Individuals often interact more closely with some members of the population (e.g. offspring, siblings or group members) than they do with other individuals. This structuring of interactions can lead to multilevel natural selection, where traits expressed at the group-level influence fitness alongside individual-level traits. Such multilevel selection can alter evolutionary trajectories, yet is rarely quantified in the wild, especially for species that do not interact in clearly demarcated groups. We quantified multilevel natural selection on...

Data from: Selective plant foraging and the top-down suppression of native diversity in a restored prairie

Stefan Schneider, Royce Steeves, Steven Newmaster, Andrew S. MacDougall & Steve Newmaster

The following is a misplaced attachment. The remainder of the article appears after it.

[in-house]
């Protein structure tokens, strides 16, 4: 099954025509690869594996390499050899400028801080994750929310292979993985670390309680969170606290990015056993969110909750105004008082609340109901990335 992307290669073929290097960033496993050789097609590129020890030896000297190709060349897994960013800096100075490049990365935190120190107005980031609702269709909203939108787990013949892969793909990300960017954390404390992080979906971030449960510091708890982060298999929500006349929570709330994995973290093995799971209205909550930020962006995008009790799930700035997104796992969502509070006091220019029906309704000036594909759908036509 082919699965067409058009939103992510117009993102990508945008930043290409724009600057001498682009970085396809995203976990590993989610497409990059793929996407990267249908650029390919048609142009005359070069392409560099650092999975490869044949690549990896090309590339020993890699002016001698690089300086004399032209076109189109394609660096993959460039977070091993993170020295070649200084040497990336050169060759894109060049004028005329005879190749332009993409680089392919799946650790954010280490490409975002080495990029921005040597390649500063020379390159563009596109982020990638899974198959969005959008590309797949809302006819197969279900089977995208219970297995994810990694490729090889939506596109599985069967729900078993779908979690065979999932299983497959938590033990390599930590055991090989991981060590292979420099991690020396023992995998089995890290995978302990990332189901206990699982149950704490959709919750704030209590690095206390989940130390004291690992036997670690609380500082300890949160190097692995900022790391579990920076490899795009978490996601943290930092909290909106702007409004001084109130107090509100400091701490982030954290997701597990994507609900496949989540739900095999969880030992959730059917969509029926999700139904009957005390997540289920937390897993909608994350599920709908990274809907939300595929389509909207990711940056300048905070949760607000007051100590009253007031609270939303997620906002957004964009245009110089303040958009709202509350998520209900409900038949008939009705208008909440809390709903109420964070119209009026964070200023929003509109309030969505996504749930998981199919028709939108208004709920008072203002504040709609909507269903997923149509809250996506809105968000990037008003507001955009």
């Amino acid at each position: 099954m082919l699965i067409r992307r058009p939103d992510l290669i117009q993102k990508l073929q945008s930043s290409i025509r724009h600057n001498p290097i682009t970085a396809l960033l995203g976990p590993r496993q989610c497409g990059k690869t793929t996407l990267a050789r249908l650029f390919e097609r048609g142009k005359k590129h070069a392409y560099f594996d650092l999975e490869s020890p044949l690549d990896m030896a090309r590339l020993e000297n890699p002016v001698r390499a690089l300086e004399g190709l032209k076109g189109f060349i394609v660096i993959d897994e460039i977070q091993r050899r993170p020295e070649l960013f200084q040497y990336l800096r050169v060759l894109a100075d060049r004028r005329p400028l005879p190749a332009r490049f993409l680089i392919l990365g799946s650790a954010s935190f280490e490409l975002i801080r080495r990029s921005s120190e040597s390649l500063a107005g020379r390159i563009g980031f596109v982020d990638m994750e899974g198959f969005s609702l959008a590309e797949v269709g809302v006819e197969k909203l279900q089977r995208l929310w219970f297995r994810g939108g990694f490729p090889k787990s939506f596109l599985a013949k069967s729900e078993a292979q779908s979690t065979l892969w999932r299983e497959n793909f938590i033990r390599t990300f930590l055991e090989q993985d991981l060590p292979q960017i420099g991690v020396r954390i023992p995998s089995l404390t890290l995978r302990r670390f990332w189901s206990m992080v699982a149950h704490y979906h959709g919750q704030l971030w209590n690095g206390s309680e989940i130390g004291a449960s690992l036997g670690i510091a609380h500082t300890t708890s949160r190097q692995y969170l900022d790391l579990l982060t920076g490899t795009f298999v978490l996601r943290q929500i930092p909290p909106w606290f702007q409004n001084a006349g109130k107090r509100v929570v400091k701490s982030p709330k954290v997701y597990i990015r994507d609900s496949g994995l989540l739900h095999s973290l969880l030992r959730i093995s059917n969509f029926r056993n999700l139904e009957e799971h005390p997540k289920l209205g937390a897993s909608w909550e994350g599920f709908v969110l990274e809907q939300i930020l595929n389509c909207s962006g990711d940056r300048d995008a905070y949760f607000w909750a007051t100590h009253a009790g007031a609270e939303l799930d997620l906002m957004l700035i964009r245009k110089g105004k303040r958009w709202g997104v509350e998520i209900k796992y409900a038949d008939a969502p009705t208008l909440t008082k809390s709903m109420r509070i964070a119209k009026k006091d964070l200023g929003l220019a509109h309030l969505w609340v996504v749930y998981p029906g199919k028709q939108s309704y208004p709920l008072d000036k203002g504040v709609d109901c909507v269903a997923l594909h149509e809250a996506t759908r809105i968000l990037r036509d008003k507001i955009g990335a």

Clarifying what species are being consumed at what times can improve our understanding of how anthropogenic change affects food web dynamics, with implications for community assembly including restoration. This includes human-based changes to plant communities via species introductions, which can interact with consumer feeding preferences to indirectly alter assembly outcomes including reduced restoration success if planted species are preferentially targeted. We used DNA barcoding of plant material in rodent scat, combined with field-based feeding trials,...

Data from: Subtle individual variation in indeterminate growth leads to major variation in survival and lifetime reproductive output in a long-lived reptile

Doug P. Armstrong, Matthew G. Keevil, Njal Rollinson & Ronald J. Brooks